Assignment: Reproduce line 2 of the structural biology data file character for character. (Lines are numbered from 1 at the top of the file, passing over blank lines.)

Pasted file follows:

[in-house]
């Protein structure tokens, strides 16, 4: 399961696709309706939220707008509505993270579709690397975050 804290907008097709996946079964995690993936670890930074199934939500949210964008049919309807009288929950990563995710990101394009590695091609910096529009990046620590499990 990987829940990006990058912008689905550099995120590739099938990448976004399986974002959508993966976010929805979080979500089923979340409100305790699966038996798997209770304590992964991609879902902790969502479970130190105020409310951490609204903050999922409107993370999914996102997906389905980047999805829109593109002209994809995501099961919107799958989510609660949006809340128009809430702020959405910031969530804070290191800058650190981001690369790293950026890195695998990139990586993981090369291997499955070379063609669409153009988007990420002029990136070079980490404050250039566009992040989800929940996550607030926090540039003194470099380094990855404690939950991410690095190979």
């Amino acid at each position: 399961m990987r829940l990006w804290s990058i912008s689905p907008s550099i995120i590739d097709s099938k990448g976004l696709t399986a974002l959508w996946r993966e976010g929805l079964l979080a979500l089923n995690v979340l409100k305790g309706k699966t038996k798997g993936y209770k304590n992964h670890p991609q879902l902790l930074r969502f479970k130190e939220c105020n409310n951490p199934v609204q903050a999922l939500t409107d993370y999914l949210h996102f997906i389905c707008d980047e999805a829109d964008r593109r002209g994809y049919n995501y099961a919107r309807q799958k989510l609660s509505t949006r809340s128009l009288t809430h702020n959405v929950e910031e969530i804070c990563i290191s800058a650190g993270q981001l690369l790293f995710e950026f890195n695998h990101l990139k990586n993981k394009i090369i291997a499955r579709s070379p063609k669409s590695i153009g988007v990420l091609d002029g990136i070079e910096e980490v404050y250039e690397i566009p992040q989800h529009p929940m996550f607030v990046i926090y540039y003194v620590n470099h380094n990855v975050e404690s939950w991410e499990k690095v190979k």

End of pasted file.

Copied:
């Protein structure tokens, strides 16, 4: 399961696709309706939220707008509505993270579709690397975050 804290907008097709996946079964995690993936670890930074199934939500949210964008049919309807009288929950990563995710990101394009590695091609910096529009990046620590499990 990987829940990006990058912008689905550099995120590739099938990448976004399986974002959508993966976010929805979080979500089923979340409100305790699966038996798997209770304590992964991609879902902790969502479970130190105020409310951490609204903050999922409107993370999914996102997906389905980047999805829109593109002209994809995501099961919107799958989510609660949006809340128009809430702020959405910031969530804070290191800058650190981001690369790293950026890195695998990139990586993981090369291997499955070379063609669409153009988007990420002029990136070079980490404050250039566009992040989800929940996550607030926090540039003194470099380094990855404690939950991410690095190979």